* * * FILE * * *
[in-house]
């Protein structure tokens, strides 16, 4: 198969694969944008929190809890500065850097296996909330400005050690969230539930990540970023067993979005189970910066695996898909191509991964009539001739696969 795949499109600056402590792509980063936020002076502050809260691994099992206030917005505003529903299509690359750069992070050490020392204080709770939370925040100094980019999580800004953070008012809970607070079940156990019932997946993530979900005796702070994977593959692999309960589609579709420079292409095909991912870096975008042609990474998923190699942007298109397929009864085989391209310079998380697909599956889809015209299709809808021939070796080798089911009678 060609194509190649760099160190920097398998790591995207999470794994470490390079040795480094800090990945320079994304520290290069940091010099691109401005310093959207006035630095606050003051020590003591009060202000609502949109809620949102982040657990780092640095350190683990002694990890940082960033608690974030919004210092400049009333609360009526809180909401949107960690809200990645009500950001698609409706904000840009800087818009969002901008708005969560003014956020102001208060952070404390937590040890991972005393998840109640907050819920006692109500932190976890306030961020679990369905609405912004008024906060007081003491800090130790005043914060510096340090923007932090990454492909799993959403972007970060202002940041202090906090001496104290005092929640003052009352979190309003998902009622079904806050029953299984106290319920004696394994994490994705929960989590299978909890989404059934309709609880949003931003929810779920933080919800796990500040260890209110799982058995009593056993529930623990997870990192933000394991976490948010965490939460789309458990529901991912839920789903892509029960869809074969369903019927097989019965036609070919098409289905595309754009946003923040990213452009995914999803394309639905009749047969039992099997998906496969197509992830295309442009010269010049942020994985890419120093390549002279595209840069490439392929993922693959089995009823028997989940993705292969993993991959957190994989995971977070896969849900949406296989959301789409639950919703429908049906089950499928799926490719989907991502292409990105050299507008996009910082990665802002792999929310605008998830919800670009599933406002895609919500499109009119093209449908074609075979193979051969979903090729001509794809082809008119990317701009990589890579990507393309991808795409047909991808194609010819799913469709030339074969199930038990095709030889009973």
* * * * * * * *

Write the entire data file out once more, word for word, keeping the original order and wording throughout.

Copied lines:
[in-house]
């Protein structure tokens, strides 16, 4: 198969694969944008929190809890500065850097296996909330400005050690969230539930990540970023067993979005189970910066695996898909191509991964009539001739696969 795949499109600056402590792509980063936020002076502050809260691994099992206030917005505003529903299509690359750069992070050490020392204080709770939370925040100094980019999580800004953070008012809970607070079940156990019932997946993530979900005796702070994977593959692999309960589609579709420079292409095909991912870096975008042609990474998923190699942007298109397929009864085989391209310079998380697909599956889809015209299709809808021939070796080798089911009678 060609194509190649760099160190920097398998790591995207999470794994470490390079040795480094800090990945320079994304520290290069940091010099691109401005310093959207006035630095606050003051020590003591009060202000609502949109809620949102982040657990780092640095350190683990002694990890940082960033608690974030919004210092400049009333609360009526809180909401949107960690809200990645009500950001698609409706904000840009800087818009969002901008708005969560003014956020102001208060952070404390937590040890991972005393998840109640907050819920006692109500932190976890306030961020679990369905609405912004008024906060007081003491800090130790005043914060510096340090923007932090990454492909799993959403972007970060202002940041202090906090001496104290005092929640003052009352979190309003998902009622079904806050029953299984106290319920004696394994994490994705929960989590299978909890989404059934309709609880949003931003929810779920933080919800796990500040260890209110799982058995009593056993529930623990997870990192933000394991976490948010965490939460789309458990529901991912839920789903892509029960869809074969369903019927097989019965036609070919098409289905595309754009946003923040990213452009995914999803394309639905009749047969039992099997998906496969197509992830295309442009010269010049942020994985890419120093390549002279595209840069490439392929993922693959089995009823028997989940993705292969993993991959957190994989995971977070896969849900949406296989959301789409639950919703429908049906089950499928799926490719989907991502292409990105050299507008996009910082990665802002792999929310605008998830919800670009599933406002895609919500499109009119093209449908074609075979193979051969979903090729001509794809082809008119990317701009990589890579990507393309991808795409047909991808194609010819799913469709030339074969199930038990095709030889009973």